directors- stage, motion pictures, television, and radio
Directors- Stage, Motion Pictures, Television, and Radio
Interpret script, conduct rehearsals, and direct activities of cast and technical crew for stage, motion pictures, television, or radio programs.
Supervise and coordinate the work of camera, lighting, design, and sound crewmembers.
Plan details such as framing, composition, camera movement, sound, and actor movement for each shot or scene.
Direct live broadcasts, films and recordings, or non-broadcast programming for public entertainment or education.
Confer with technical directors, managers, crew members, and writers to discuss details of production, such as photography, script, music, sets, and costumes.
Compile cue words and phrases, and cue announcers, cast members, and technicians during performances.
Establish pace of programs and sequences of scenes according to time requirements and cast and set accessibility.
Identify and approve equipment and elements required for productions, such as scenery, lights, props, costumes, choreography, and music.
Consult with writers, producers, or actors about script changes, or "workshop" scripts, through rehearsal with writers and actors to create final drafts.
Select plays or scripts for production, and determine how material should be interpreted and performed.
Study and research scripts to determine how they should be directed.
Communicate to actors the approach, characterization, and movement needed for each scene in such a way that rehearsals and takes are minimized.
Collaborate with producers to hire crewmembers such as art directors, cinematographers, and costumer designers.
Collaborate with film and sound editors during the post-production process as films are edited and soundtracks are added.
Create graphics for television broadcasts.
Choose settings and locations for films and determine how scenes will be shot in these settings.
Cut and edit film or tape to integrate component parts into desired sequences.
Interpret stage-set diagrams to determine stage layouts, and supervise placement of equipment and scenery.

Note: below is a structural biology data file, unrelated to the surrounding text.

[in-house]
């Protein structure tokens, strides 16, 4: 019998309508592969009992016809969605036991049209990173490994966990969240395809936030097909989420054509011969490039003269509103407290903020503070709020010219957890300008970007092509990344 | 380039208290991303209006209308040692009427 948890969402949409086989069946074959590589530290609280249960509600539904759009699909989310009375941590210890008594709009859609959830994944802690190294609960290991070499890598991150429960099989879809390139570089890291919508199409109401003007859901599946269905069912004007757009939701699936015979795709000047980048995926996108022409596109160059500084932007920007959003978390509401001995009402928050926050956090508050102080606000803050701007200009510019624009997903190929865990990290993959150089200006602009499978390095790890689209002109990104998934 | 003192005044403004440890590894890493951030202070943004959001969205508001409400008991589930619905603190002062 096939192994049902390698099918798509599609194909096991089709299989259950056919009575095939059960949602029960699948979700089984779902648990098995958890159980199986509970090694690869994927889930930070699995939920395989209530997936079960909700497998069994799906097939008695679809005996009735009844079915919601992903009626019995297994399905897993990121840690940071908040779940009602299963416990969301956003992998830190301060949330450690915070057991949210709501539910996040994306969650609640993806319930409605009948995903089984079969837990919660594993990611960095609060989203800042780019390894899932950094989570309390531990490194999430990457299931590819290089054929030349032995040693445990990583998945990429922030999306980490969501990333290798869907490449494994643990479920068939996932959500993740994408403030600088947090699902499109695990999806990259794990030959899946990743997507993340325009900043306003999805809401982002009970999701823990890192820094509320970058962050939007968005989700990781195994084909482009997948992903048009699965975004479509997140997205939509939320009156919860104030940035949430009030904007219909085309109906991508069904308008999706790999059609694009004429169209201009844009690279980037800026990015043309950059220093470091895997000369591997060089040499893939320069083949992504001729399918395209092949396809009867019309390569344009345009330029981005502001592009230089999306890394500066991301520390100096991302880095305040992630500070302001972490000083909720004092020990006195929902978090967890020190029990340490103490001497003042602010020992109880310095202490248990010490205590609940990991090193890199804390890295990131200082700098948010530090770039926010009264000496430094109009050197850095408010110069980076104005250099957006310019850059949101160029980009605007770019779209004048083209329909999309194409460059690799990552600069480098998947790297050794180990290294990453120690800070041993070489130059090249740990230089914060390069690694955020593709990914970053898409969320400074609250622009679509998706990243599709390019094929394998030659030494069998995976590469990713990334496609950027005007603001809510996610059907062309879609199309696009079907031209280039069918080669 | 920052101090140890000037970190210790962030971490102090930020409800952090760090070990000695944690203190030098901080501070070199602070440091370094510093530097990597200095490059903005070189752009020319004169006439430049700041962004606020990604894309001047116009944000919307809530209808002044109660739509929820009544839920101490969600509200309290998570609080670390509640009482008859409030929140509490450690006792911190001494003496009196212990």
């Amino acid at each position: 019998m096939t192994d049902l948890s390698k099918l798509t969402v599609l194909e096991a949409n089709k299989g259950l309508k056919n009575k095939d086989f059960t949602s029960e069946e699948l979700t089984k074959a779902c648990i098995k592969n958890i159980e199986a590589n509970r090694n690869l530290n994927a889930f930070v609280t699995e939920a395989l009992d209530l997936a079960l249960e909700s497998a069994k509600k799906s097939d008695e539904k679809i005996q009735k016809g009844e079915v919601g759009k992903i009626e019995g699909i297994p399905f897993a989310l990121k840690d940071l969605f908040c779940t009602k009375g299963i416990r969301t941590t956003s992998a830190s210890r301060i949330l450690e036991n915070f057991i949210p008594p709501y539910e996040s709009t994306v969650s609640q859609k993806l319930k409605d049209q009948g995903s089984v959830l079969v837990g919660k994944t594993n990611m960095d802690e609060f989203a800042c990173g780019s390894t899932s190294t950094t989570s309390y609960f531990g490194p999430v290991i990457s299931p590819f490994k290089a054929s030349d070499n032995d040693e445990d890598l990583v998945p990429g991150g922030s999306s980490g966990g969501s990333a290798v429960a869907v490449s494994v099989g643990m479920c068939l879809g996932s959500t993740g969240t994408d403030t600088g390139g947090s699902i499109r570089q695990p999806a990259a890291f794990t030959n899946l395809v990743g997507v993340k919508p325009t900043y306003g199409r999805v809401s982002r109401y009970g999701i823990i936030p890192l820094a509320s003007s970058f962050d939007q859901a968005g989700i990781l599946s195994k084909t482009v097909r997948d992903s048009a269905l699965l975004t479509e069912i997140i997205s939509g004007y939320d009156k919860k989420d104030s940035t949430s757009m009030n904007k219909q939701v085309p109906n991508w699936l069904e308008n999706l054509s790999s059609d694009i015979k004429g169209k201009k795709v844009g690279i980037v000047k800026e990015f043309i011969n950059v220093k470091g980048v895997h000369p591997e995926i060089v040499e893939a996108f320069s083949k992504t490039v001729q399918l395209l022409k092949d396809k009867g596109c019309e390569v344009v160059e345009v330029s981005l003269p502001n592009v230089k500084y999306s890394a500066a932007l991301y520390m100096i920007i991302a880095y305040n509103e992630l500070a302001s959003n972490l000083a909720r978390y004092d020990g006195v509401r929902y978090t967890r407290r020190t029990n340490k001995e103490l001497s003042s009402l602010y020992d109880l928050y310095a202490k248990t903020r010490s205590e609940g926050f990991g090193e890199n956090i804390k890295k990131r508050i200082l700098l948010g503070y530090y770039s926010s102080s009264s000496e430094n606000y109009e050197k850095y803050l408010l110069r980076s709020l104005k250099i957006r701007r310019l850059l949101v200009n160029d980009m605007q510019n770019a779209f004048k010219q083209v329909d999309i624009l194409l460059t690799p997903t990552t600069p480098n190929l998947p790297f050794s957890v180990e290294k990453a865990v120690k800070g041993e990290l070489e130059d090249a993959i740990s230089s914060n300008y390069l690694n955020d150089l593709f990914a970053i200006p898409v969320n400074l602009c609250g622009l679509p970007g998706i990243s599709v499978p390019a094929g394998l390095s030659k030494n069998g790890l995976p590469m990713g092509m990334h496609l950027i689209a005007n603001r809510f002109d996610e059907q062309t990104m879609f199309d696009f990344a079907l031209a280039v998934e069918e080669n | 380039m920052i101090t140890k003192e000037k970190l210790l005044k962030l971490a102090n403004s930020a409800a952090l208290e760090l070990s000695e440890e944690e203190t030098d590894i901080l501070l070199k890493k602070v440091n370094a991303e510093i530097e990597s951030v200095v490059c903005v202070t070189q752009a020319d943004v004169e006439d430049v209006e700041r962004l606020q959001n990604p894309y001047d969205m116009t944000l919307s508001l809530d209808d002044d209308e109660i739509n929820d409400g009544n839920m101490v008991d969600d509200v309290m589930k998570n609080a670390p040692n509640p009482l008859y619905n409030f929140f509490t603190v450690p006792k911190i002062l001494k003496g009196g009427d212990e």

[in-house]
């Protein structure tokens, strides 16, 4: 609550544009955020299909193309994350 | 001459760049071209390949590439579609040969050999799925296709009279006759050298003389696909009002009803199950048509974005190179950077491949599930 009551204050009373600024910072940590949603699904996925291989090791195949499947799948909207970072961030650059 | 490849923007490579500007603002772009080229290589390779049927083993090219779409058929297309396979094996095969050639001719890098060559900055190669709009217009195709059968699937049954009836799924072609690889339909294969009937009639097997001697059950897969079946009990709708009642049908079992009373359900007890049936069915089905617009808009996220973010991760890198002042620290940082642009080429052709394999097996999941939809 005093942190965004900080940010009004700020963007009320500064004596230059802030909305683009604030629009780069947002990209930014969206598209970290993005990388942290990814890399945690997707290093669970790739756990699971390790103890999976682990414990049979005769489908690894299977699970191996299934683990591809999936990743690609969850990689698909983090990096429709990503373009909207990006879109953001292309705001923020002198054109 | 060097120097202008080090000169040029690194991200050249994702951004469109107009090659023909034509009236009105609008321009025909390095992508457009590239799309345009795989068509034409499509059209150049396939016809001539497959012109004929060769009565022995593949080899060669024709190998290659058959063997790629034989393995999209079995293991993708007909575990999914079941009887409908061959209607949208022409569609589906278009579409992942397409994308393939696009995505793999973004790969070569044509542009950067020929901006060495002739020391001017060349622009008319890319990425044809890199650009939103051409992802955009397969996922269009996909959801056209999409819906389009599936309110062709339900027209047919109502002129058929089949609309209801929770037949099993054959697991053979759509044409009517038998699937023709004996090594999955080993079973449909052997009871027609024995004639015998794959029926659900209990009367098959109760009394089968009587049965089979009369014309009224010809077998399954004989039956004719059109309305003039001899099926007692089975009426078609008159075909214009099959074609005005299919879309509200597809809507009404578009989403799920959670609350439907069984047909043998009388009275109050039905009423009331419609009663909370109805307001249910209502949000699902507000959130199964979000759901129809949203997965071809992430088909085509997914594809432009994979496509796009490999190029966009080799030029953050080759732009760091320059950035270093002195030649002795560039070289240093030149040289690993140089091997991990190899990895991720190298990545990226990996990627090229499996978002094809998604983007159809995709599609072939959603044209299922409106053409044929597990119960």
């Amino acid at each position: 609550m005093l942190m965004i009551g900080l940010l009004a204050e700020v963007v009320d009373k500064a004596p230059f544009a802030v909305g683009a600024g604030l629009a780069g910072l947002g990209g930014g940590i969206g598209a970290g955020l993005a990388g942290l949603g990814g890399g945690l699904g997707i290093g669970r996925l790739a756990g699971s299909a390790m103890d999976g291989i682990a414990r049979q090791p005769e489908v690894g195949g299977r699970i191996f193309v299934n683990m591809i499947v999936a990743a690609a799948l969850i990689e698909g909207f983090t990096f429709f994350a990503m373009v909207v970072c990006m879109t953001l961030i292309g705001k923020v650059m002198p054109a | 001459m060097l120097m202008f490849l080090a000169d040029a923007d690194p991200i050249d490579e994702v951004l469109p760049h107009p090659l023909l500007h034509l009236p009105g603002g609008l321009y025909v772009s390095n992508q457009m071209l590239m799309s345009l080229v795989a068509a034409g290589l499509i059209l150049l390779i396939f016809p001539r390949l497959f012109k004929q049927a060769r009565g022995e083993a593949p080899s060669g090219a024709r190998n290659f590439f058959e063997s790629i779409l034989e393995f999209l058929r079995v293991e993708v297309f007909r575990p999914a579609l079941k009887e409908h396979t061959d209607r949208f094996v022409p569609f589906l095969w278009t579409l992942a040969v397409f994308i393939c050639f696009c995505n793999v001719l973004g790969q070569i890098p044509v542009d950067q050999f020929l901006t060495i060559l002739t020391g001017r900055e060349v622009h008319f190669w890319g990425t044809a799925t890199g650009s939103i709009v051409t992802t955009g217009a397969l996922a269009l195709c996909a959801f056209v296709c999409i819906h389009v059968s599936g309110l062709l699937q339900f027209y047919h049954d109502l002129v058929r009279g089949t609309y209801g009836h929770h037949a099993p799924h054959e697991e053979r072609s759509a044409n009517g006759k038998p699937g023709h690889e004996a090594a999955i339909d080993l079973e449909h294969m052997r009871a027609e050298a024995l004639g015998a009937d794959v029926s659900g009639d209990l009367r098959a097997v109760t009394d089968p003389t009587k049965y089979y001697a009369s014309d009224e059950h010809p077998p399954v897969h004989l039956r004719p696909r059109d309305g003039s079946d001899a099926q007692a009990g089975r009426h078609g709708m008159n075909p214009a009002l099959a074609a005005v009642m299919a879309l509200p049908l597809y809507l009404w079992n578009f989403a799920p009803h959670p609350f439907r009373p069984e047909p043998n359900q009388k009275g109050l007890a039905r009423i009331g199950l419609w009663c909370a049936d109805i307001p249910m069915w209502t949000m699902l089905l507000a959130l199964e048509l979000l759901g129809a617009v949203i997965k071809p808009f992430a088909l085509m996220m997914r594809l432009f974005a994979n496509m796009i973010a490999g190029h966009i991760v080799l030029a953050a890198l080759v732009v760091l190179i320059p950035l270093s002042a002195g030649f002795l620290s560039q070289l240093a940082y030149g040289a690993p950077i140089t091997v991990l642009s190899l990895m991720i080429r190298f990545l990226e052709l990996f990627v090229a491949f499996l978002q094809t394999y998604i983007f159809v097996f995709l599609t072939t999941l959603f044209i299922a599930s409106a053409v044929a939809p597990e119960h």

Confer with stage managers to arrange schedules for rehearsals, costume fittings, and sound/light development.
Hold auditions for parts or negotiate contracts with actors determined suitable for specific roles, working in conjunction with producers.
Compile scripts, program notes, and other material related to productions.
Review film daily to check on work in progress and to plan for future filming.
Create and approve storyboards in conjunction with art directors.
Promote and market productions by giving interviews, participating in talk shows, and making other public appearances.
Perform producers' duties such as securing financial backing, establishing and administering budgets, and recruiting cast and crew.
Introduce plays, and meet with audiences after shows to explain how the play was interpreted.
Operation and Control
Controlling operations of equipment or systems.
Using scientific rules and methods to solve problems.
Analyzing needs and product requirements to create a design.
Determining the kind of tools and equipment needed to do a job.
Installing equipment, machines, wiring, or programs to meet specifications.
Performing routine maintenance on equipment and determining when and what kind of maintenance is needed.
Repairing machines or systems using the needed tools.
The ability to know your location in relation to the environment or to know where other objects are in relation to you.
The ability to use your abdominal and lower back muscles to support part of the body repeatedly or continuously over time without 'giving out' or fatiguing.
The ability to see objects or movement of objects to one's side when the eyes are looking ahead.
The ability to choose quickly between two or more movements in response to two or more different signals (lights, sounds, pictures). It includes the speed with which the correct response is started with the hand, foot, or other body part.